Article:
Golden Sibanda Senior Business Reporter
Government has further tightened mechanisms to prevent the abuse of public finances by gazetting regulations that provide for investigation and punishment of public officials found guilty of financial misconduct. Accounting officers (or executive authority) are now compelled to institute an investigation into an act of misconduct by officials of public organisations, in terms of the latest regulations, within 30 days of the impropriety being discovered.
The Transitional Stabilisation Programme (TSP) prioritises strengthening of the public management system, building on work already being done under the World Bank-managed Zimbabwe Reconstruction Fund to roll out the system to cover all districts.
In the context of TSP, Treasury will also put in place measures to ensure the strict enforcement of approved penalties for cases of non-compliance with requirements of public resource management legislation.
The regulations will help put a stop to the culture of impunity where over the years, bad governance and mismanagement practices in public entities, line ministries and statutory bodies, have led to the loss of millions of dollars of public funds.
Most of the impropriety happened at a time when Government faced serious financial and other resource limitations needed to meet an extensive array of obligations.
Each year, the Auditor-General’s office has uncovered startling acts of corruption, mismanagement and abuse of public resources in State-owned or controlled entities and institutions to the detriment of Government plans, objectives and goals.
The new regulations designed to end the rot in State institutions are contained in Statutory Instrument (SI) 135 of 2019, dubbed Public Finance Management (General) Regulations, 2019, published in the Government gazette yesterday.
The new regulations provide significant support to the forerunner main legislation, the Public Finance Management Act, 2017, which provides for control and management of public resources, protection and recovery thereof, among other objectives.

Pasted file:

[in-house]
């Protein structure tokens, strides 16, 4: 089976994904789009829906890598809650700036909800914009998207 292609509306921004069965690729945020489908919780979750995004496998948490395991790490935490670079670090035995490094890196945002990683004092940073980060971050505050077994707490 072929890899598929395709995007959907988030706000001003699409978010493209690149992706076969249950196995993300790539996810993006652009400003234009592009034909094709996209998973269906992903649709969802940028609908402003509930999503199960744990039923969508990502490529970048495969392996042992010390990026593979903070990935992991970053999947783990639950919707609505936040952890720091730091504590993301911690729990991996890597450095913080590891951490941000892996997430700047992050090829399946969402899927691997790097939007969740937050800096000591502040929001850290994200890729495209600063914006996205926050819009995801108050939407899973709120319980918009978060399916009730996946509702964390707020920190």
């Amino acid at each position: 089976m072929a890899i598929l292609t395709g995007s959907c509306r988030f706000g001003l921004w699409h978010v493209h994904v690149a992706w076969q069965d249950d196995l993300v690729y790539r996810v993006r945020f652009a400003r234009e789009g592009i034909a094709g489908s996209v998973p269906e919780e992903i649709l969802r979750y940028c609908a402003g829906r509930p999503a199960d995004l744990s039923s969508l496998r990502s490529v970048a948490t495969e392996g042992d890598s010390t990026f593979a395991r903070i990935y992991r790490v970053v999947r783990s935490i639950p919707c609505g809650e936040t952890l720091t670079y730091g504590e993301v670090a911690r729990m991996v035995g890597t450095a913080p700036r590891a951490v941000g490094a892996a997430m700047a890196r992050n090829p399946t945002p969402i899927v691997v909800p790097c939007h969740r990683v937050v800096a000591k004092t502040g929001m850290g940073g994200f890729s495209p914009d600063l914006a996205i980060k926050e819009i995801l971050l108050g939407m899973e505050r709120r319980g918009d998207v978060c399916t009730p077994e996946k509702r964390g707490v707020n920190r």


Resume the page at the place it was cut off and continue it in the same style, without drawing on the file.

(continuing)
The new regulations, where an official is alleged to have committed financial misconduct, the accounting officer of the institution must ensure an investigation into the matter and if confirmed, that appropriate disciplinary action is taken.
“The accounting officer (authority) must ensure that such an investigation is instituted within 30 days from the date of discovery of the alleged financial misconduct.
“If the accounting officer is alleged to have committed financial misconduct, the Treasury, as soon as it becomes aware of the alleged misconduct, must ensure that the relevant executive authority initiates an investigation into the matter and if the allegations are confirmed, holds disciplinary in accordance with the appropriate statutory and other conditions of appointment or employment,” the regulations say.
The public finance regulations empower Treasury to direct that an official, other than an employee of the institution, conducts the investigation or issue any reasonable requirement regarding the way the investigation should be performed.
Further, the regulations require the accounting officer to advise the executive authority, Treasury and the auditor general of any criminal charges laid against any person in terms of the Act.
In addition, “The Treasury may direct an (public) institution to lay criminal charges against any person should an accounting officer fail to take appropriate action.”
An accounting officer of a public institution, line ministry or statutory entity must report to the executive authority and Public Service Commission on the outcome of an investigation as well as the name, rank, charge, finding and sanctions against accused.
Similarly, the new set of regulations also carry provisions against abuse of the asset management process for public entities, ministries or statutory bodies and require the ministry of finance to put in place complaints management arrangements.
The complaints framework shall be used to receive, consider and resolve complaints regarding alleged non-compliance with Acts, regulations, instructions and other irregularities regarding assets for remedial action in line with legal provisions.
The ministry is empowered to also make recommendations for cases to go for prosecution where there is suspicion of corruption, including fraud other misconduct.
“Where any money, property or rights accrue to the State by operation of law, the Ministry of Finance shall exercise all powers, authority and prerogatives, fulfil any obligation on behalf of the State unless provided otherwise by an Act or regulation.”
The regulations should give bite to action on findings of irregular conduct by Office of the Auditor General, which has been instrumental in exposing some maladministration and abuse of public funds by State Owned Enterprises (SOEs) and parastatals, government ministries and agencies and local authorities among others.